A Guide To Poems By Gwendolyn Brooks

Nancy Snyder

Staff Writer

I am a left coast native and writer; my working life began after studying at San Francisco State University; I have been an office worker and a labor organizer; longtime freelance writer covering books and labor and assorted cultural and political issues.

I remember the day well: an outstanding 7th grade English teacher read “We Real Cool,” one of the best poems by Gwendolyn Brooks.

Mrs. Levin read the poem “We Real Cool” in a soft monotone, in a dull thud of a voice that hit the listener hard: all the better to see the men portrayed in this masterpiece of a ten-line poem.

The power and the beauty of poems by Gwendolyn Brooks has been a constant companion of mine the many decades since that day of introduction. If you’re a new reader, this is where to start.

Who Was Gwendolyn Brooks?

Gwendolyn Brooks and Langston Hughes/ 1949 photo Chicago Public Library Collections

Simply put, Gwendolyn Brooks was one of the most influential and most recognized poet of the 20th century. She was the  known for her consummate craftsmanship of the written word. She was the first African American to win the Pulitzer Prize in 1950 and one of the first poet laureates recognized by the Library of Congress. Brooks was known for her generosity to younger poets and for using the power of her pen to work for social justice.

Gwendolyn Brooks was born on June 17, 1917, in Topeka, Kansas, but her family moved to Chicago when Brooks was young. Her father was a janitor and her mother a schoolteacher; both parents were strong supporters of their child’s love for reading and for writing poetry.

By the time Brooks was 17, her poems were often published by the Chicago Defender, the newspaper that served Chicago’s African American citizens. She attended junior college and worked with the Chicago chapter of the National Association for the Advancement of Colored People (NAACP).

However, the poetry and writing workshops that she attended in the 1930s, funded through the Works Progress Administration of President Roosevelt and often taught by Langston Hughes and Countee Cullen of the Harlem Renaissance, are when Brooks realized she was a poet.

But she would not just be any poet. Brooks distinguished herself with her astounding portrayals of the African American people of her South Side of Chicago neighborhood. Brooks knew and respected and loved the people of Chicago’s South Side—it is through the lives of Brooks’s subjects that we can comprehend the historical and cultural transformations of the last century.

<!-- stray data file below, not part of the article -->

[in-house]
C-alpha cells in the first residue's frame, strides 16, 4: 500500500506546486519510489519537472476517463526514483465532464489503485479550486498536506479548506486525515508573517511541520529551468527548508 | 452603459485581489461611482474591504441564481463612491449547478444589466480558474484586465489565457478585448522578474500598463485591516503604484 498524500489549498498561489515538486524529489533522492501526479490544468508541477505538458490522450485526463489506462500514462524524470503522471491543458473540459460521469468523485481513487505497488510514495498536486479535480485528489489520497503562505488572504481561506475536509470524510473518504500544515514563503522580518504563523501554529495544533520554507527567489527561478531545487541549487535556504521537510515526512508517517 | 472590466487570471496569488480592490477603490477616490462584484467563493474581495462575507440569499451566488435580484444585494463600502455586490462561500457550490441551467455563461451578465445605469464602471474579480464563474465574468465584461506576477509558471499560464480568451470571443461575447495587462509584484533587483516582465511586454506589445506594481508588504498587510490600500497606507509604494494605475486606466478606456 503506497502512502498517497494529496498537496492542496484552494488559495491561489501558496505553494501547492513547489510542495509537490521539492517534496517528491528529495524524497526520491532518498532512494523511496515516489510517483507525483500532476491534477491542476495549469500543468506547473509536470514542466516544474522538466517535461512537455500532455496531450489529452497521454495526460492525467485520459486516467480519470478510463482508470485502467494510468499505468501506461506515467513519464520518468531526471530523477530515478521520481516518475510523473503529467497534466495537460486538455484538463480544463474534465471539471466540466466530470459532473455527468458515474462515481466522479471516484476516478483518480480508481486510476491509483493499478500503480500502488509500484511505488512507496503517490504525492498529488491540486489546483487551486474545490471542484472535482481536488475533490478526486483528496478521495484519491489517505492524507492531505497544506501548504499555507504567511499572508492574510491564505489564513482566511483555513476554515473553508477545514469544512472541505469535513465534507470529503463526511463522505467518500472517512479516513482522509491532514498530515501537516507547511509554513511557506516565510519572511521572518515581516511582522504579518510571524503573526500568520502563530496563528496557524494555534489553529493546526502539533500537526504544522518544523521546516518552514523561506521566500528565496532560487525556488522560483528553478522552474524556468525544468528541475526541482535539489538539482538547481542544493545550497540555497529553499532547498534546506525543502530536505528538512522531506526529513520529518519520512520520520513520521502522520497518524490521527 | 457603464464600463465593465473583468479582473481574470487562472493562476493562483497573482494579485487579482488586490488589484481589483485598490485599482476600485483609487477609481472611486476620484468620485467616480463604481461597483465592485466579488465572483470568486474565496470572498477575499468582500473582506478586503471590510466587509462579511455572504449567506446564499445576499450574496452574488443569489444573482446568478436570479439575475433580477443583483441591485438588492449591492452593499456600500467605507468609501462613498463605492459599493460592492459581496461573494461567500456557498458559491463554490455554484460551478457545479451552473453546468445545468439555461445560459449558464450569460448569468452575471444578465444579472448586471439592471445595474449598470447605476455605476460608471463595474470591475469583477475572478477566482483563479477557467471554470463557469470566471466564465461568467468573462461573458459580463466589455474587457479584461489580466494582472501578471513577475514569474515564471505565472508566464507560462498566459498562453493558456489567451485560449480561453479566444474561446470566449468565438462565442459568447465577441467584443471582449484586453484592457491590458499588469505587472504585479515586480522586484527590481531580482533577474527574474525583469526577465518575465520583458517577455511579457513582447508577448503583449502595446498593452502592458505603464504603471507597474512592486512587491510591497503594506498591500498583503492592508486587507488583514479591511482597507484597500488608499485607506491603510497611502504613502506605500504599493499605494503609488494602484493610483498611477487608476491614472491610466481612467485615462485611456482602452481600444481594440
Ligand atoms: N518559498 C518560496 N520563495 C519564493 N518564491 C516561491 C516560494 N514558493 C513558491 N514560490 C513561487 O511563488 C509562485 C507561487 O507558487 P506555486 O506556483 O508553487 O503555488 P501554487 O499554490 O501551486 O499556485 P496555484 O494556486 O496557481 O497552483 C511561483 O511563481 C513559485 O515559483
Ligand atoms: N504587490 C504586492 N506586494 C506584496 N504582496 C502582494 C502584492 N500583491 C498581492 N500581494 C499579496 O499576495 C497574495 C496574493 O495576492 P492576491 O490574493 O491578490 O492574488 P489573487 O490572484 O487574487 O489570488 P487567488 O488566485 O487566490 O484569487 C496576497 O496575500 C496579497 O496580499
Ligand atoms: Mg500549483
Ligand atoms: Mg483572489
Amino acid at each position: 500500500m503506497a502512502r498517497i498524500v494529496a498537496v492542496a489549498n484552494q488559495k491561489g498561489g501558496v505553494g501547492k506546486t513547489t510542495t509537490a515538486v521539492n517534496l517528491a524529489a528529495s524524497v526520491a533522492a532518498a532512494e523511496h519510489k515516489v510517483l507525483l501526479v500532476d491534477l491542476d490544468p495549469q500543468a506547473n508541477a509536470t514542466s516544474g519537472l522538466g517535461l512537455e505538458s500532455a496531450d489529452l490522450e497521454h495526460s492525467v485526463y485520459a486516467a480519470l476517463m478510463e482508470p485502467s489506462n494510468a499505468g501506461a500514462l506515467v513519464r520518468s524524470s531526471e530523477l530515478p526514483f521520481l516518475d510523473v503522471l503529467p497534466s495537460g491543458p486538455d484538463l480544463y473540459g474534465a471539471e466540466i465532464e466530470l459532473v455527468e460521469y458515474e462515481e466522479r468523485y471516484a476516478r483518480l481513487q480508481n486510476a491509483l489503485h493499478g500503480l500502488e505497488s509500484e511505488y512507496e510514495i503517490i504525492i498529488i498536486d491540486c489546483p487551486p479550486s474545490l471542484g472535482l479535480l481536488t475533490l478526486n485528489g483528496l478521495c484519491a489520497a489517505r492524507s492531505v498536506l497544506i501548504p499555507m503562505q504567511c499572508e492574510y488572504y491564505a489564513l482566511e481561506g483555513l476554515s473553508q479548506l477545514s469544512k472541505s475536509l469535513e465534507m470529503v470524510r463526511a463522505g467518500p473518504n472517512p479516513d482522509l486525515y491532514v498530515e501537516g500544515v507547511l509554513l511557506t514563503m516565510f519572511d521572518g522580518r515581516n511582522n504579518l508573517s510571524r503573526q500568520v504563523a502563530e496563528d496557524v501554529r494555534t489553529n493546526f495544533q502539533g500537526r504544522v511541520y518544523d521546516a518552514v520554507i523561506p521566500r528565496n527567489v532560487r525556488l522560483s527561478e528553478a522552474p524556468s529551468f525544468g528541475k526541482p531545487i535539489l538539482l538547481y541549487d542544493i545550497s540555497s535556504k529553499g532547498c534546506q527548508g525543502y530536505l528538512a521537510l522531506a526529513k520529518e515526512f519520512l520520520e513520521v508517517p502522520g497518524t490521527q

Poems by Gwendolyn Brooks

We Real Cool



We real cool. We
Left school. We

A Song In The Front Yard


I’ve stayed in the front yard all my life.
I want a peek at the back
Where it’s rough and untended and hungry weed grows.
A girl gets sick of a rose.

I want to go in the back yard now
And maybe down the alley.
To where the charity children play.
I want a good time today.

To Be in Love


To be in love is to touch with a lighter hand.
In yourself you stretch, you are well.

You look at things Through his eyes.

A cardinal is red.
A sky is blue.
Suddenly you know he knows too.
He is not there but
You know you are tasing together
The winter, or a light spring weather.

Sadie and Maud


Maud went to college.
Sadie stayed home.
Sadie scraped life
With a fine toothed comb.

She didn’t leave a tangle in
Her comb found every strand,
Sadie was one of the livings chicks
In all the land.

A Sunset of the City


Already I am no longer looked at with lechery or love.
My daughters and sons have put me away with marbles and dolls,
Are gone from the house.
My husband and lovers are pleasant or somewhat polite
And night is night.
It is a real chill out,
The genuine thing.

The Lovers of the Poor


arrive. The Ladies from the Ladies’ Betterment League
Arrive in the afternoon, the late light slanting
In diluted gold bars across the boulevard brag
Of proud, seamed faces with mercy and murder hinting
Here, there, interrupting, all deep and debonair,
The pink paint on the innocence of fear;
Walk in a ginelrgly manner up the hall.

What are your favorite poems by Gwendolyn Brooks?